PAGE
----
You know, sometimes Mother Horror feels a little left out of the conversation. I don’t watch very many horror movies, so when some of my horror fiction friends start bringing movies into a bookish discussion, I’m often left standing alone in the corner with not much to say.
Jimmy the Freak by Charles Colyott and Mark Steensland
Thunderstorm Books (March 2019)
$40 limited edition hardcover
Reviewed by Frank Michaels Errington
From beginning to end, this limited edition novella is something special. Care is given to every word, beginning with this beautiful opening line…
There’s something magical about it, Mike thinks, watching the fat flakes of snow appear from a sky black as the void.
It’s time for a return to the Secret History of the World by the iconic Dr. F. Paul Wilson. That should be enough reason to pick up this short novel about the plant where Nicola Tesla conducted some of his most dangerous experiments. This should serve as an appetizer to the return of Repairman Jack sometime in the very near future (yes, it’s actually happening). For the many fans of both Jack and the Adversary Cycle, Easter eggs abound everywhere, adding to what is a thrilling story on its own.
I’ve dug a few things Max Booth III has put out, especially The Nightly Disease, and am not immune to the warm nostalgia of Fangoria‘s return. Also, werewolves are pretty gosh-darned rad. I guess it isn’t particularly surprising that I was excited about Carnivorous Lunar Activities.
Daisuke Matsumori is the star of the most popular nature show on Japanese television and has been recruited to investigate what’s on the other side of a wormhole found in New Guinea. By the way, the pronunciation is “Dice-Kay,” not “Dye-Sue-Key.
David Vollmand is like a lot of people: he has a job that confines him to a chair and a screen every day; he has a good friend to tip a beer with after work; he has a loyal dog waiting for him at home; and he has an unrequited love from many years ago. Like many people, he finally gives in to temptation and hops on the Internet to see where “the one that got away” got away to.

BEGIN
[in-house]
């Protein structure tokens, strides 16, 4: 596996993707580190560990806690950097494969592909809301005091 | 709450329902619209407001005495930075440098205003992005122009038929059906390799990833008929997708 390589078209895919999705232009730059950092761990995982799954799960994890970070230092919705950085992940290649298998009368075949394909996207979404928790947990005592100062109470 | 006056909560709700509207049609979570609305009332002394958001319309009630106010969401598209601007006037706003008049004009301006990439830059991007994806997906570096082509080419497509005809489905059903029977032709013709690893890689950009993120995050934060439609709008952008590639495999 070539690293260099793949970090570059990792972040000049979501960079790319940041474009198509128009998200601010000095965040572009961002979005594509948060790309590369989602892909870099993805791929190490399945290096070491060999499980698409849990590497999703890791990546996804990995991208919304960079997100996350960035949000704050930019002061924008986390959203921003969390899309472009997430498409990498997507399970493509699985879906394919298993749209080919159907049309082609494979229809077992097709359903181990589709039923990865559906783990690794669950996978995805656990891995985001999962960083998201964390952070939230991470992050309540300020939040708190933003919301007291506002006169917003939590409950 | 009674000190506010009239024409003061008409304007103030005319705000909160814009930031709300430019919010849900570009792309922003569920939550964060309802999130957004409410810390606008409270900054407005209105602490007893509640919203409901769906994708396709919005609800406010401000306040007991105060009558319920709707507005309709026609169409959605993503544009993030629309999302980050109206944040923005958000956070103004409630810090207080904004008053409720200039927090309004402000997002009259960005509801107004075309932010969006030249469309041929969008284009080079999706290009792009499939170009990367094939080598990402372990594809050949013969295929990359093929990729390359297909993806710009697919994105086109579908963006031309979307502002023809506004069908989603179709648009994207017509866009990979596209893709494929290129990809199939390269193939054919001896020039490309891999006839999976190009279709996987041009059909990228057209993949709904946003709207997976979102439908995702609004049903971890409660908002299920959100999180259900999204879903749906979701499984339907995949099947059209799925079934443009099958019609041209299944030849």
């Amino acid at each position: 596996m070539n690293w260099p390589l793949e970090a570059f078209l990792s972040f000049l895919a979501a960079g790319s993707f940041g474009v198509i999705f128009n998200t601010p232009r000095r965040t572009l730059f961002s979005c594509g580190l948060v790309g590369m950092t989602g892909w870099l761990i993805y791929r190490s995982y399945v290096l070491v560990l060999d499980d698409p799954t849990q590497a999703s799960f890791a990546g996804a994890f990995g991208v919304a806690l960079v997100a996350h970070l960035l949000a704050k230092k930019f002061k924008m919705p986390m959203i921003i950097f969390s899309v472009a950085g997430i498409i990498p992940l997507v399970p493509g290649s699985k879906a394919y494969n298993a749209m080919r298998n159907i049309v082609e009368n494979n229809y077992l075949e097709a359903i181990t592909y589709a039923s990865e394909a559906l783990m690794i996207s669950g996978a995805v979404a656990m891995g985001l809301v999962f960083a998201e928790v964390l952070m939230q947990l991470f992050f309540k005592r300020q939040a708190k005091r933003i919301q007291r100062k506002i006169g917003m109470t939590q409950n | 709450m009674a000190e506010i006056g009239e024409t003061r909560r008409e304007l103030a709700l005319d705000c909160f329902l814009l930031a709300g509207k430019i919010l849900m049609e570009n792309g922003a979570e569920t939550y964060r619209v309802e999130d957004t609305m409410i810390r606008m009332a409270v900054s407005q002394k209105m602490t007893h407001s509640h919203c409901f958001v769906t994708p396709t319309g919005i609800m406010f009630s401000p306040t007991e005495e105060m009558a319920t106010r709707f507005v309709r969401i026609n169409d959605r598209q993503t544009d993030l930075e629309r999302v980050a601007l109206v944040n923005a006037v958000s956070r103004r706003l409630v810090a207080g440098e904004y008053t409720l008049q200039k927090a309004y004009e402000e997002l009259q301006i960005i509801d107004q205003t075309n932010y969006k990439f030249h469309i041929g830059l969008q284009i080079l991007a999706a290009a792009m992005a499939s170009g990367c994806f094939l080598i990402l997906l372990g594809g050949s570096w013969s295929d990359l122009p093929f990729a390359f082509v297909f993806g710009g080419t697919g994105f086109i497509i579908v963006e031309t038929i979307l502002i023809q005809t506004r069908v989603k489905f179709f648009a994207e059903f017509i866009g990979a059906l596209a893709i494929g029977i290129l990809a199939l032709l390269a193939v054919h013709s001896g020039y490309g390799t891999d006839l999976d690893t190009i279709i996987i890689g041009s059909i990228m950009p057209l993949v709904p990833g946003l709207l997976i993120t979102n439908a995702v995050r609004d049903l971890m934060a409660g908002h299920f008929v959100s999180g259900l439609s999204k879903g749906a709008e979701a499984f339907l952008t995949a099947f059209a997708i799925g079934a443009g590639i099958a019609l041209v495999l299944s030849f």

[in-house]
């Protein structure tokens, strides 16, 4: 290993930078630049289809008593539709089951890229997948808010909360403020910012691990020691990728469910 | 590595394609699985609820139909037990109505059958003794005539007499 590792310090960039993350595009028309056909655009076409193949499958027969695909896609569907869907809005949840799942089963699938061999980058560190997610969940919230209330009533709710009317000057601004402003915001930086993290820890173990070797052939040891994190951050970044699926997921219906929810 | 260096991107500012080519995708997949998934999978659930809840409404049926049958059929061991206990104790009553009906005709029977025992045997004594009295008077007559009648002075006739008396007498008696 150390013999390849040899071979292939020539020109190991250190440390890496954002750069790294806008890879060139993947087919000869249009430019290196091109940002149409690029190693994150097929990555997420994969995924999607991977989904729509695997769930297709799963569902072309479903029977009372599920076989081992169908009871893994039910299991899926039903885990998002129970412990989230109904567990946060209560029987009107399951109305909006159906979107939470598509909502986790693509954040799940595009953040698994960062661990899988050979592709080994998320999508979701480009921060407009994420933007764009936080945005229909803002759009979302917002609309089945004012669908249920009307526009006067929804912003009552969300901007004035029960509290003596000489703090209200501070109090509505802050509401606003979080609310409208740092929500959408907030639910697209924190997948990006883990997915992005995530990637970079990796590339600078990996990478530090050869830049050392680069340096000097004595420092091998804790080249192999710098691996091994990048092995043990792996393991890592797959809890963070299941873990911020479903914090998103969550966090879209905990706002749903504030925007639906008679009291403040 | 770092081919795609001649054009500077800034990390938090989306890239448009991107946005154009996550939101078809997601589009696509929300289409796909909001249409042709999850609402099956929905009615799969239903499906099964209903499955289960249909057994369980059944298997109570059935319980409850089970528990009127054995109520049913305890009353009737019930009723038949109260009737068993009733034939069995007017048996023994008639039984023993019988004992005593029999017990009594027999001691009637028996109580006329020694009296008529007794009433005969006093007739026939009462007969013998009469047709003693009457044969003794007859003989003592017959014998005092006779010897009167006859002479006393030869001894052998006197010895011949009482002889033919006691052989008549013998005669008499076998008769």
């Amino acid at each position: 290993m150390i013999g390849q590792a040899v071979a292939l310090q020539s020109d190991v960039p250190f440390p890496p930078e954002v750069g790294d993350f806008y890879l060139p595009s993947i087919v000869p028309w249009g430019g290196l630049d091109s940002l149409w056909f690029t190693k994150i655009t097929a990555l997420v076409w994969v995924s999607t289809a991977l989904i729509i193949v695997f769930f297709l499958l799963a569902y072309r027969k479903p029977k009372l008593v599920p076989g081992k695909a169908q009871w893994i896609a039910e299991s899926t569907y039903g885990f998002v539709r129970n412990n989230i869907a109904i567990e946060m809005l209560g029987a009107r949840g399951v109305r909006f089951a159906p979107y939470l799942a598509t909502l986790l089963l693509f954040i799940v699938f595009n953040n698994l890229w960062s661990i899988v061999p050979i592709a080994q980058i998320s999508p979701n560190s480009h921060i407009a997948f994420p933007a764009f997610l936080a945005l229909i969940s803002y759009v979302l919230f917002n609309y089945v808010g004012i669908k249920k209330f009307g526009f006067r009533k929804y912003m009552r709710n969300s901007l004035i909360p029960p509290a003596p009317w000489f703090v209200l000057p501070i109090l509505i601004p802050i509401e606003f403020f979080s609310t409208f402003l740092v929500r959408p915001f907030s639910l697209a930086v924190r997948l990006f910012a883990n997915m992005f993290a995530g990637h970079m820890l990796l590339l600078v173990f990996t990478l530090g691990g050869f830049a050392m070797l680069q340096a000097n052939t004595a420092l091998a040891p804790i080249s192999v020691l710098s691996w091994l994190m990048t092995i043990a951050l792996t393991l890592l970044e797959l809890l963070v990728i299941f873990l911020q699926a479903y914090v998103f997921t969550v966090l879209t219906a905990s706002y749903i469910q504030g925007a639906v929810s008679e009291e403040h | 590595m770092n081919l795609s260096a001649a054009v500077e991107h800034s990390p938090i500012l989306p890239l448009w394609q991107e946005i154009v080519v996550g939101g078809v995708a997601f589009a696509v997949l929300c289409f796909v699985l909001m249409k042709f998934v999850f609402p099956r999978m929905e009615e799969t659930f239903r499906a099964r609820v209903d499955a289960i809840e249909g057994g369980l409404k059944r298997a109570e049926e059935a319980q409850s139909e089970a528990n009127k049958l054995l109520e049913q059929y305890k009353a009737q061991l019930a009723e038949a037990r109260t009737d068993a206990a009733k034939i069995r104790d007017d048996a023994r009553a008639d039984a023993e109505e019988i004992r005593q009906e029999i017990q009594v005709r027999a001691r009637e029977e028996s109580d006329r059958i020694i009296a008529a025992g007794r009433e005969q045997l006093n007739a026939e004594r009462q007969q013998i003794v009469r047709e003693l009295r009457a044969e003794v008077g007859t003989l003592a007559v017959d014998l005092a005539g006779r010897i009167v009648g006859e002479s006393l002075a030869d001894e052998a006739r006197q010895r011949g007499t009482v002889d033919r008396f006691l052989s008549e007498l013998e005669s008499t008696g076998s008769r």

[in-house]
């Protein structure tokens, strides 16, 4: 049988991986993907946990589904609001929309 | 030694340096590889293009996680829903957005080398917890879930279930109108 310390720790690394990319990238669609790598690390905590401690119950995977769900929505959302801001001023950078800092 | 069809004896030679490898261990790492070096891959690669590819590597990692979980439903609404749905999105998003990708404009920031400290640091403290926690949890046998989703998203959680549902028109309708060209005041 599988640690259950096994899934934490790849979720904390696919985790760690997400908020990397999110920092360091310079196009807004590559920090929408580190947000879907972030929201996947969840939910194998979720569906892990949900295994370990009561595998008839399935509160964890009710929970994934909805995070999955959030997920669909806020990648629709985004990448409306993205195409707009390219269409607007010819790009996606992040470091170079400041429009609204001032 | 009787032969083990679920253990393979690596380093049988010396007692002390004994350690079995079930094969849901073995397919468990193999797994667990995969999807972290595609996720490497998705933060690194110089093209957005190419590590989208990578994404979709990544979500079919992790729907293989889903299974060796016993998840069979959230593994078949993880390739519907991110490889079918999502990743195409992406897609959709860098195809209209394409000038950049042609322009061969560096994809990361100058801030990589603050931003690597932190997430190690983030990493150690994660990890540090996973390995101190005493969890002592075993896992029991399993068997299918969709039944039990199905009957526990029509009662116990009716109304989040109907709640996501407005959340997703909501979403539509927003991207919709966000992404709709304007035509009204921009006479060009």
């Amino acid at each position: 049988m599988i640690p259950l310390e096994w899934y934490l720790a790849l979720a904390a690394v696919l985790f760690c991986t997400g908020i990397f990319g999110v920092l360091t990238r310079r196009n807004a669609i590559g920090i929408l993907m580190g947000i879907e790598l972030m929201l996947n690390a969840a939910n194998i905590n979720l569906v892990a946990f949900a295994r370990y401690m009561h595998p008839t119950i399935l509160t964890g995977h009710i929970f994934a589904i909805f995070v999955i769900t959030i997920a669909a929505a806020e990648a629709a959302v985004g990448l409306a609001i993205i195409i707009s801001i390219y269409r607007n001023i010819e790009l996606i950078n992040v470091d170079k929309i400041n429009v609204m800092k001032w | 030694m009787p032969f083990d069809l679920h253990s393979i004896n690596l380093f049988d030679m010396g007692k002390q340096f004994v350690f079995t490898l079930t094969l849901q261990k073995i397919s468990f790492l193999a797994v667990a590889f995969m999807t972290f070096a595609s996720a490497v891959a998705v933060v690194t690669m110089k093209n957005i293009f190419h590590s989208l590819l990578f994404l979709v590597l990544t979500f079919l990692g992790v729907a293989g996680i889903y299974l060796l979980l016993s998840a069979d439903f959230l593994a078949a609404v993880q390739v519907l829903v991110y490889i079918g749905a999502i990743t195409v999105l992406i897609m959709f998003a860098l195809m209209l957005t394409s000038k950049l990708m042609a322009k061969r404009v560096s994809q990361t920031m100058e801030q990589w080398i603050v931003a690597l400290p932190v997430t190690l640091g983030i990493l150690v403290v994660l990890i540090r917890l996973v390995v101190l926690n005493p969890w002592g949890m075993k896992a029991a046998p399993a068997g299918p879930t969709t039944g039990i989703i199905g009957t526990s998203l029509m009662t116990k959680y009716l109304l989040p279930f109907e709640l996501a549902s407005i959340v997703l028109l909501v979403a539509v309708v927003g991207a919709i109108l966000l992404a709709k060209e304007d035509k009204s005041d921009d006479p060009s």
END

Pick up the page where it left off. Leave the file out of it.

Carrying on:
Unlike many people, reconnecting with an old flame could cost him his
In 1990-1993 I was a skater girl groupie. I wore high-top Converse sneakers, ripped jeans, a flannel shirt tied around my waist and garage band tees. After school and on the weekends, the boys would skate and a few other girls and I would watch. They let us sit on their old boards and we would smoke weed or cigarettes and laugh when the boys ate it and cheer when they landed something.
We listened to The Dead Kennedys, NOFX, the Sex Pistols and the Pixies (theme song: “Where is My Mind”). So when I say that I could immediately relate to Chad Lutzke’s coming-of-age novella, The Same Deep Water As You, it is because I lived that lifestyle and in that same era.
I was a bit late to the party when it came to discovering the work of Jonathan Janz. As a result, I totally missed The Sorrows when it was originally published by Samhain Publishing in 2012. When Samhain ceased operations in 2017, many great works went out of print, including this debut from one of the most popular horror writers working today.
Splatterpunk Forever edited by Jack Bantry
Splatterpunk Zine (November 2018)
158 pages; $8.99 paperback; $2.99 e-book
Reviewed by Damon Smith
Two years ago saw the release of Splatterpunk is Not Dead. Now Jack Bantry is back editing a new collection of Splatterpunk stories with Splatterpunk Forever. Does this second inning hit it out of the park? Read on to find out.
Last year I read my first Jonathan Janz story titled Children of the Dark. I absolutely loved it. Janz expertly fused together a gruesome horror story and a nostalgic coming-of-age tale. The monsters in that book—the lithe, tall, insatiably hungry Wendigos—were a formidable enemy that I enjoyed reading about as they went on a blood-soaked rampage.
Jonathan Janz’s name is everywhere lately. With Flame Tree Press sneaking up out of nowhere and snatching his back catalog, and his most recent effort The Siren and Specter making the rounds of Twitter feeds and Instagram posts alike, he’s hard to ignore. It was only a matter of time before I broke down and read my first Janz. The Nightmare Girl was the book that deflowered this Janz virgin.
Let me start by saying I wanted Night Shift to be something other than what it turned out to be. Let’s face it—a mining base in the Antarctic at the start of a six-month-long night shift, doesn’t your mind immediately turn to The Thing? So, I’m expecting a monster. Oh, I got one, it just happened to be of the human variety.
Right up front, allow me to get past the part of the review where I’m forced to write something cliché—a statement proclaimed in reviews since the beginning of time. Well, since the beginning of Goodreads and Amazon at least:
This is my first by this author, and it won’t be my last.
Lisa Morris certainly isn’t the first eight-year-old child to fib about her health so her parents won’t cancel a much-anticipated trip to a giant theme park. She is, however, the first child whose fib led to approximately 10 million deaths and a dramatic shift in the way the human immune system works.